The Wilma has an ambition to become a true artistic home, where all the artists involved in creating theater can experiment, learn, engage, collaborate, strive to get better, and where they are even allowed to fail. Francisco Goya’s pencil drawing of an old man leaning on a cane has a caption that says “I’m still learning.” It is a powerful image recognizing learning as a potent and ongoing force in life and work.
I am a US citizen, who speaks English with an accent. I lived my formative years in Czechoslovakia, a state that no longer exists. As a person whose life can be easily divided into two, before and after leaving my native country, I’m attracted to plays that explore themes of identity and belonging, dramatic transformations of human beings, losses, searches for meaning in life, beliefs and passions, betrayal and seduction, the role of time in our lives, memories, and the limitations of language.
Established in 1973 as The Wilma Project, the Wilma challenged the Philadelphia cultural community to create theatrical productions of original material and to develop local artists. From 1973 through 1979, the Wilma dazzled the Philadelphia public by presenting work with renowned avante garde theater artists, including the Bread & Puppet Theatre, Mabou Mines, Charles Ludlam’s Ridiculous Theatrical Company, The Wooster Group, Ping Chong & the Fiji Company and Spalding Gray.
In 1979, Blanka and Jiri Zizka, natives of Czechoslovakia, forged a creative relationship with the Wilma as artists-in-residence, and gained acclaim for their bold, innovative productions. With a dynamic, physical production style and original music accompaniment, the Zizka’s original adaptation of George Orwell’s ANIMAL FARM focused a new spotlight of attention on the Wilma. The Zizkas assumed artistic leadership of the organization in 1981, and moved the Wilma to a 100-seat theater on Sansom Street. Within five years, the Wilma’s audience had grown dramatically and the Theater was operating at nearly 100% capacity. A decision was made to expand the theater to a new 296-seat home; and in 1989, a location was identified at the corner of Broad and Spruce Streets.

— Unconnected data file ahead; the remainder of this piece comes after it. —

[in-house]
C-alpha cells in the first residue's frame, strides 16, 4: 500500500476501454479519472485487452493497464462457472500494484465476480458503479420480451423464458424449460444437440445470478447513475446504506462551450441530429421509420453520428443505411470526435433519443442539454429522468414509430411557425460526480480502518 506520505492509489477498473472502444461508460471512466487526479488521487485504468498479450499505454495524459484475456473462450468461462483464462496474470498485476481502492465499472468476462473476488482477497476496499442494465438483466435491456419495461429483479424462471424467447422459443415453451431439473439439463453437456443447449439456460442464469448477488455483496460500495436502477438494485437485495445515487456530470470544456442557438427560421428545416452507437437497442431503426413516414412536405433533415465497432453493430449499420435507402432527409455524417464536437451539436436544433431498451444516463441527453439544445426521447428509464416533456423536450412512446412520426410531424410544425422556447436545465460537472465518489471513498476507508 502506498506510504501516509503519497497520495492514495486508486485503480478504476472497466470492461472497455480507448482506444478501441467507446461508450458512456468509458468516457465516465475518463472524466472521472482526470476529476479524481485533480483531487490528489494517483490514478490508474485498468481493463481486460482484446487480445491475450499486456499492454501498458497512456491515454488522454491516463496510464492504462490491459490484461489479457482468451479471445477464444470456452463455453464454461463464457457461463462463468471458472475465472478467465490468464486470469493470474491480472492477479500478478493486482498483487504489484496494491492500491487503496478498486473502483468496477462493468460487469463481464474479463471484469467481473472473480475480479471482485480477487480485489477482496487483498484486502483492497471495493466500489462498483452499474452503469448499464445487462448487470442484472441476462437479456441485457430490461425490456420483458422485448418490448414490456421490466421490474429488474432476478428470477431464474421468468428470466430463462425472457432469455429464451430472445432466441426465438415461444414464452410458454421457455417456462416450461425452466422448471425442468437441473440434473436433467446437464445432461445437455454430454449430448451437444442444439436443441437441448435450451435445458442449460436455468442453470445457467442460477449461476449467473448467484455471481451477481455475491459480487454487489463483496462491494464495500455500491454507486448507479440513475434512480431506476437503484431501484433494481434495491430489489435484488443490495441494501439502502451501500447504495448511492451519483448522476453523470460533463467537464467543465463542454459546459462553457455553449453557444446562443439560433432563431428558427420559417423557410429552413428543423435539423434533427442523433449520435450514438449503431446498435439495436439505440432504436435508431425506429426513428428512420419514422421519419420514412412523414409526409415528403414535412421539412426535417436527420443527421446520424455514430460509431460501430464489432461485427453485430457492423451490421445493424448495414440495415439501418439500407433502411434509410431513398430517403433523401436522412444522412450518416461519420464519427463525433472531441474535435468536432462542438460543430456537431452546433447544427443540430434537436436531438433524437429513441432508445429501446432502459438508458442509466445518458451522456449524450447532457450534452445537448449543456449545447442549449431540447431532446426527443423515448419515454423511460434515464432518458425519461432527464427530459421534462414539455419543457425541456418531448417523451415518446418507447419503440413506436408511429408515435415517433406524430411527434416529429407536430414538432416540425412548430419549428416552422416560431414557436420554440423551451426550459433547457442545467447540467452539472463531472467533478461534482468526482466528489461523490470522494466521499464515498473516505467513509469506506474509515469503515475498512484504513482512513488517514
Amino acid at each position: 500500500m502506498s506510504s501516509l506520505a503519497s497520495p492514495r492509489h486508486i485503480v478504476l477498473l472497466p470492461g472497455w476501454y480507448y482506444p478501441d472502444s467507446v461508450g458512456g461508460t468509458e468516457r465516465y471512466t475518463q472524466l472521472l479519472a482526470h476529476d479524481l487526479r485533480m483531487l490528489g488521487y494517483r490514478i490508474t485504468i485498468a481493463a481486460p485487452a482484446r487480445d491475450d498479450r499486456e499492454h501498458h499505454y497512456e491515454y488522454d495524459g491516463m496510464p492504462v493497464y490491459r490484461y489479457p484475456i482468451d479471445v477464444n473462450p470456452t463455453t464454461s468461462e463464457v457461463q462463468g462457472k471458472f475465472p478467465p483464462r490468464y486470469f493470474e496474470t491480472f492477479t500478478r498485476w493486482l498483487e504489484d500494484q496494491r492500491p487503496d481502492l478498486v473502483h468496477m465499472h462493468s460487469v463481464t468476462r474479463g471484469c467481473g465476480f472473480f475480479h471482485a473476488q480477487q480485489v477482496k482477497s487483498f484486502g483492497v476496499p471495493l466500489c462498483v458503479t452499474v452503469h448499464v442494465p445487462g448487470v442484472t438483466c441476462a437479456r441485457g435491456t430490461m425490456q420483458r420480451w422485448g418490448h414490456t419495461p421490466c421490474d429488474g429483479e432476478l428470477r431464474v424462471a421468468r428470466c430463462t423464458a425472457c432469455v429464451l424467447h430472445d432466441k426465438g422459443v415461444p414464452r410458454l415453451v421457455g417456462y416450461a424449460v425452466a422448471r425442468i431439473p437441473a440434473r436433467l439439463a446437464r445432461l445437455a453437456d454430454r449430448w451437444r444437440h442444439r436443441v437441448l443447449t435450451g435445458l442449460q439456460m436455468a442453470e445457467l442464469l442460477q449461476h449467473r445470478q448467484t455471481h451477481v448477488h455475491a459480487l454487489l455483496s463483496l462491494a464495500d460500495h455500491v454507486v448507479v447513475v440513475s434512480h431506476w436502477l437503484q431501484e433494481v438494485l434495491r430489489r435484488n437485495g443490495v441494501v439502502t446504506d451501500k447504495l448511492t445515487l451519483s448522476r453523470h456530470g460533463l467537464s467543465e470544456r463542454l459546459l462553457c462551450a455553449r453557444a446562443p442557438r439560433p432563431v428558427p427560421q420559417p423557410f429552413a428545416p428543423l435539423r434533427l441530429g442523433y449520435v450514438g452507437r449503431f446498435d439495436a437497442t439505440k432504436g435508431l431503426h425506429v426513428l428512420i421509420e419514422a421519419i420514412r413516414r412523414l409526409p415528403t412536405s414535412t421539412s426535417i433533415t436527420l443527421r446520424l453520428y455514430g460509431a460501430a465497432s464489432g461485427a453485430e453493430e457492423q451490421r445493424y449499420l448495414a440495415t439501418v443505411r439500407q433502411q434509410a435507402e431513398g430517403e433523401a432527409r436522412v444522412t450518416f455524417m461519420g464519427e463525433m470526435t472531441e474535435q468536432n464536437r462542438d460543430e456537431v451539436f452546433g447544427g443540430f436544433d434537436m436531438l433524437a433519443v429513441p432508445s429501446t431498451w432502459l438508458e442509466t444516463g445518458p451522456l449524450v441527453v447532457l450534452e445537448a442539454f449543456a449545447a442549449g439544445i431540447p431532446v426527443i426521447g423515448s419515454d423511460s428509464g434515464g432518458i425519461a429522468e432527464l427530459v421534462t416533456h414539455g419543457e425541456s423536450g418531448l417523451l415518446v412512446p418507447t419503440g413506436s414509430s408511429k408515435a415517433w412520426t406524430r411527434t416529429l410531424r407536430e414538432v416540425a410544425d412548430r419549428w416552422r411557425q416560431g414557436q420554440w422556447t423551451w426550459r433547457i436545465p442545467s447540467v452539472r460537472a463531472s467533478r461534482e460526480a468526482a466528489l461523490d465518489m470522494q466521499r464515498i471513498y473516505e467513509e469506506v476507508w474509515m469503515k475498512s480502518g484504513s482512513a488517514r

In 1996, the Wilma opened its new facility on Philadelphia’s Avenue of the Arts. Designed by renowned theater architect Hugh Hardy, the new 296-seat theater retains the Wilma’s intimate flavor while enhancing and expanding its performance space, establishing an ideal home for the Zizkas’ artistic vision.
During the Zizkas’ tenure, The Wilma Theater has established a national reputation for provocative work ranging from the international drama of Bertolt Brecht, Athol Fugard, Eugene Ionesco, Joe Orton and Tom Stoppard to new American plays by Tina Howe, Romulus Linney, Quincy Long, Doug Wright, Amy Freed and many others, as well as premiering Jiri Zizka’s original adaptations of classic novels. In 1995, Blanka Zizka’s Barrymore Award-winning production of Jim Cartwright’s ROAD was presented at the International Theater Festival in the Czech Republic, the first American company to be invited. CBS News called the Wilma “one playhouse that has emerged from the shadow of the Great White Way to make history on its own.”